As promised, the Website Project Plan I created in Roam is below. I was new to Roam and hadn’t spent much time exploring the features, so I ran with the bare basics and knew just enough to create the project plan to help me stay organised.
Focus = Speed of Progress
Apart from my existing marketing knowledge, the single biggest factor that contributed to my ability to finish my project from scratch in under a month was the skill of focus I honed over time to do one thing at a time.
I tackled my project in phases, and batched all related tasks together because I learned about the cost of context switching, and discovered how unproductive multi-tasking really is.
Because our brains can only focus on one thing at a time, every time you switch your focus from one thing to another, you end up losing 20% of your time to complete that task, since it takes time for your brain to recalibrate and “catch up” to where you were before you moved your focus to something else.
Multi-tasking and doing too many things at once robs you from your day. This means, the more projects and tasks you try to tackle in a day, the more time you lose. It negatively compounds!
If you know you’ve worked your ass off but at the end of the month you say to yourself, “Geez… I worked really hard this month, but doesn’t seem like I have anything to show for it…” — This is why.
Focus is powerful.
What I Learned
Here are my personal reflections, and my answers to the questions we were asked at the end of the cohort…
What results did you accomplish?
A beautiful, simple, modern personal brand website that gives people a different experience while also helps them see what I’m about. I am pleased that I’ve designed it to do what I wanted it to do.
What breakthroughs have you created for yourself?
When I enrolled in BASB, I was excited about learning new skills, restructuring and refining my PKM system, improving my workflow and boosting my productivity.
When I heard Tiago say “The point of having a PKM system is to help you effectively execute on your projects and bring them to life.” on the very first call… I immediately shifted my focus and intention from learning to creating.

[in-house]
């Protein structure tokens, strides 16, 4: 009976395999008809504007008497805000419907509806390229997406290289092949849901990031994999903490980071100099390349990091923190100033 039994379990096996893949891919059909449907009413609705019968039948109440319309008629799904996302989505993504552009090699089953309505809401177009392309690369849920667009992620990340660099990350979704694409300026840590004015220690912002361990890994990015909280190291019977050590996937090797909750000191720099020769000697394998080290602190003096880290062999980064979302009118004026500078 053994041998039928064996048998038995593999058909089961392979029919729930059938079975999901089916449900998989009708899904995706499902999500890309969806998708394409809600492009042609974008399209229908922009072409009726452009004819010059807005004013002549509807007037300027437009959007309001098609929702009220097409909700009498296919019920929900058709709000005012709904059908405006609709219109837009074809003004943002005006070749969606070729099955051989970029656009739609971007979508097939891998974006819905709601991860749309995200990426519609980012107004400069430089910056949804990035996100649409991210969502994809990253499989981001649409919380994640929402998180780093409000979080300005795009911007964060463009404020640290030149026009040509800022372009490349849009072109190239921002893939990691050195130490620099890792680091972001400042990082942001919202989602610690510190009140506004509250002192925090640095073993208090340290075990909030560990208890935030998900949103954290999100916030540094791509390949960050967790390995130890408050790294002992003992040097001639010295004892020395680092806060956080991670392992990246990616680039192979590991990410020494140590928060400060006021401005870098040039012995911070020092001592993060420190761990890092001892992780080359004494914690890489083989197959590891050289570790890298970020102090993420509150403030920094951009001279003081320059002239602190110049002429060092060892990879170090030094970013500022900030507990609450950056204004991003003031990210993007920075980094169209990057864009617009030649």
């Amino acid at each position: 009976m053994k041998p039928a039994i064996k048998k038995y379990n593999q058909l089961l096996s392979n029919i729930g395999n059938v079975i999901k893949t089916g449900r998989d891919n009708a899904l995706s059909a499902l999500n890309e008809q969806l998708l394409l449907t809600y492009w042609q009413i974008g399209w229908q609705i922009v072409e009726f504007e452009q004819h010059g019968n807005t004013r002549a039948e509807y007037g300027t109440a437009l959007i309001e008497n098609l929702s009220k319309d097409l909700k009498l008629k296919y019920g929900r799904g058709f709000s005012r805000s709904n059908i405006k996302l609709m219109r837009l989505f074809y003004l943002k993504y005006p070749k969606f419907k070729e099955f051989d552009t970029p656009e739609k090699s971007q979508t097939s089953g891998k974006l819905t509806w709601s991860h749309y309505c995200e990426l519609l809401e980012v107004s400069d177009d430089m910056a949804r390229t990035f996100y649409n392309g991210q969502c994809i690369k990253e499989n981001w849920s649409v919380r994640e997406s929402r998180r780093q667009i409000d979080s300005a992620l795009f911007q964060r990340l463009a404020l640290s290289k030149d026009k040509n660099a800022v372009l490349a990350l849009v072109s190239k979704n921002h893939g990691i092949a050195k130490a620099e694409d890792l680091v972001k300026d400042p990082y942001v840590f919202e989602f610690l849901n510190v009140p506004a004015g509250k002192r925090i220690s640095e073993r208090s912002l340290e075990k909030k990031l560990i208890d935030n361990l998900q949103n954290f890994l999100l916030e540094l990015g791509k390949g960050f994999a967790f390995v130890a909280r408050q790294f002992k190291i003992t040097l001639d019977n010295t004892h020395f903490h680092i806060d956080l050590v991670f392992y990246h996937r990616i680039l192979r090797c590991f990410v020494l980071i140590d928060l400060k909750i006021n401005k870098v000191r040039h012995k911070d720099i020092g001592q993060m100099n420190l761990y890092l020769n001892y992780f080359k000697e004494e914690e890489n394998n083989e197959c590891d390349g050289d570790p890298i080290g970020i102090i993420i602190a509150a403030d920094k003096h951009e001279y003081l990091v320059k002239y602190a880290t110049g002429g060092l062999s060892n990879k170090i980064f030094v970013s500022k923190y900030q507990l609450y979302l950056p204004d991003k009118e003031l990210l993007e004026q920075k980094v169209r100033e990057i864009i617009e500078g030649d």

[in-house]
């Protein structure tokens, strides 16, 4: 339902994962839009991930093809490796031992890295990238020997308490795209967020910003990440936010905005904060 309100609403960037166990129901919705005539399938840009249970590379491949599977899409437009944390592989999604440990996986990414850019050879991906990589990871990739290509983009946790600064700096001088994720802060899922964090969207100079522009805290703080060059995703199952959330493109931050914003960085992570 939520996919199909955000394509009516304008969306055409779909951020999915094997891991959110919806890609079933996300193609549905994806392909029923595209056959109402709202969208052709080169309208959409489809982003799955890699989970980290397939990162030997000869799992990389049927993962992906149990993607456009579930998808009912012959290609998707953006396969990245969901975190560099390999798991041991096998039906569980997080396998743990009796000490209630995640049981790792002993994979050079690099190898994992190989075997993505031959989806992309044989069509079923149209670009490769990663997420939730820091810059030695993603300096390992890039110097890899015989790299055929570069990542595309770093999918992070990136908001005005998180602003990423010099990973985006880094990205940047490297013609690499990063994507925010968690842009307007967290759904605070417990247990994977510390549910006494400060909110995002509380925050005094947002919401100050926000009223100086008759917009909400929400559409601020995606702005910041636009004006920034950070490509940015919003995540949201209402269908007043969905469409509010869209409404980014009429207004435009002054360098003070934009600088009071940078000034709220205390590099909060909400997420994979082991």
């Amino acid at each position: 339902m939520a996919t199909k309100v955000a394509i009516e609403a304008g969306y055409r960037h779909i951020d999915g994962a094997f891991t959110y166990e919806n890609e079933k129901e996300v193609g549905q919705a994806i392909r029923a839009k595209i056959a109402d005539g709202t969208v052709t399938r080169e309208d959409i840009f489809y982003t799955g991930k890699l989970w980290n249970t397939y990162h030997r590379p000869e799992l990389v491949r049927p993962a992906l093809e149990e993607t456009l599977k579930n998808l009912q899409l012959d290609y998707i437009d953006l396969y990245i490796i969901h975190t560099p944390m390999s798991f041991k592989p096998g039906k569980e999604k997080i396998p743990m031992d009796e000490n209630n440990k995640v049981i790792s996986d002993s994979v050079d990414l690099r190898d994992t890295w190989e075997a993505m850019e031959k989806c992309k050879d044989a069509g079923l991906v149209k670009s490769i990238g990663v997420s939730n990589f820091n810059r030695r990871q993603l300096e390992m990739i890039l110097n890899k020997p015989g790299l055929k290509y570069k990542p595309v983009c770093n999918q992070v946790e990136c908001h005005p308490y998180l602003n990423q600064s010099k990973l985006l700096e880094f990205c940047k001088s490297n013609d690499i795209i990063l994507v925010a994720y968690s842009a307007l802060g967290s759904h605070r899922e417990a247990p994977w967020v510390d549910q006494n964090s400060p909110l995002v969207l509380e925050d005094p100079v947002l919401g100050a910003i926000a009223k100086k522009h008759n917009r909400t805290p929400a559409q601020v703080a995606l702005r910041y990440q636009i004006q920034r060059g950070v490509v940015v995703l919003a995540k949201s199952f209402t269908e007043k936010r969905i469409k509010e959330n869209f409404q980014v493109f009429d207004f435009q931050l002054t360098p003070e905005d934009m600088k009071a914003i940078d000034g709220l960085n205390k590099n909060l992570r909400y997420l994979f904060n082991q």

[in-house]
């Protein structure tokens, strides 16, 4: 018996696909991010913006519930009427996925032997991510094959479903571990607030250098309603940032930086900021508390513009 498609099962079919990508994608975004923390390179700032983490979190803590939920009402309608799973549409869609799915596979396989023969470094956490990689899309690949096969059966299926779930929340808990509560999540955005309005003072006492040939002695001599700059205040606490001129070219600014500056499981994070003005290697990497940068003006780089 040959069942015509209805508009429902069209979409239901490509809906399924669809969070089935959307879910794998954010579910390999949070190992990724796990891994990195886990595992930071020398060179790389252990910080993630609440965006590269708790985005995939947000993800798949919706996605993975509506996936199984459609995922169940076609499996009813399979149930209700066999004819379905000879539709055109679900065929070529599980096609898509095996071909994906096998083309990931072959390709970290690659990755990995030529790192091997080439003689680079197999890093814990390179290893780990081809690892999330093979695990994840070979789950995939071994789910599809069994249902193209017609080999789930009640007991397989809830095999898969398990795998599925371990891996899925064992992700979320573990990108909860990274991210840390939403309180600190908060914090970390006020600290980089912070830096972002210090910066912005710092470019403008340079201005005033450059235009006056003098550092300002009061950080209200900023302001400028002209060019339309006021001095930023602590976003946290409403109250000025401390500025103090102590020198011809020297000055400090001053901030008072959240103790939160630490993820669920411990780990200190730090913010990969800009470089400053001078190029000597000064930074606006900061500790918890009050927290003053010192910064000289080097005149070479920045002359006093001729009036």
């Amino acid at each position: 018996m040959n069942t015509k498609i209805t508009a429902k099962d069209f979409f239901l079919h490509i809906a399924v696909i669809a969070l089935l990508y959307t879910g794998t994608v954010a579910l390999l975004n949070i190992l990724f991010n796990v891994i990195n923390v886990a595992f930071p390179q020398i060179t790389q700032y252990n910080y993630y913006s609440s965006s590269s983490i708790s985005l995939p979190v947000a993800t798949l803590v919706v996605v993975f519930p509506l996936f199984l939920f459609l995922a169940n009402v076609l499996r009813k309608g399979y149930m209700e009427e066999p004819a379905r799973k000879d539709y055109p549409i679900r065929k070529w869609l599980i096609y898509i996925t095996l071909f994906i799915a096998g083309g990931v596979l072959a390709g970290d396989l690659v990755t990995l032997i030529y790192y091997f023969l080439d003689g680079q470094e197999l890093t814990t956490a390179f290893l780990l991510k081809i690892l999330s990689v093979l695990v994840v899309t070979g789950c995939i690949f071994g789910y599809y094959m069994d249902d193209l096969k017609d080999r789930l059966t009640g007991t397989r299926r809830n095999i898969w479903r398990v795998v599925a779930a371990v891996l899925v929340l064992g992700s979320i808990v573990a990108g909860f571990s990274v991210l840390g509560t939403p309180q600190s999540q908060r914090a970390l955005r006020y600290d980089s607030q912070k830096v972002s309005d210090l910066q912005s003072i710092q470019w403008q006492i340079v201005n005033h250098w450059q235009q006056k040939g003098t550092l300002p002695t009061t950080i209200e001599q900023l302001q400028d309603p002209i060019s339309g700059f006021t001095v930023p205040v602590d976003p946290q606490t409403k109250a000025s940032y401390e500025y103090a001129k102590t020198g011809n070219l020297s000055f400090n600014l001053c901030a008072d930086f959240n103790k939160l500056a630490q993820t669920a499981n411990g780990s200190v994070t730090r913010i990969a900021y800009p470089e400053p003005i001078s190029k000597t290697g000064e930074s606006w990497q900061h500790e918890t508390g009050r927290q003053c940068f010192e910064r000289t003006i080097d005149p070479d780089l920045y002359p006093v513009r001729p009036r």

What new abilities have you developed?
Websites used to take me ages to complete. I have built numerous websites in the past for my businesses, but I’ve never done it this fast from scratch. This is a personal best to date.
I was surprised that I was able to pull this off in 3 weeks, and was amazed to see the difference in my speed of execution compared to before. Feeling aligned with myself was the catalyst.
What new possibilities are you taking away from this experience?
Seeing myself bringing my creation to life in 3 weeks has made me wonder “What else can I achieve? And what other ‘seemingly impossible’ things can I do?”
They’re exciting questions for me to explore… And I’m looking forward to see what else I can create in the future.
How did you fulfil on your intention?
I am so glad I did not fulfil my original intention of improving my workflow and refining my PKM system!
If I didn’t switch my focus and intention from learning to creating in Week 1, you wouldn’t be reading this case study right now.
My Answer to Questions I Received About This Case Study
How did you go about documenting this case study? Did you document your process as you were going along or did you write it all up at the end from scratch?
I wrote it all at the end. The case study idea literally popped into my head as I was about to make a post in the community forum.
It didn’t feel hard to recall my process because I did everything in phases. I wasn’t jumping around trying to do different things out of sequence.
The project was my entire focus for 3-4 weeks on top of learning the course material and participating in live sessions. I made sure I wasn’t distracted.
Because the project was completed in a short time frame, the decisions I made were still fresh in my mind.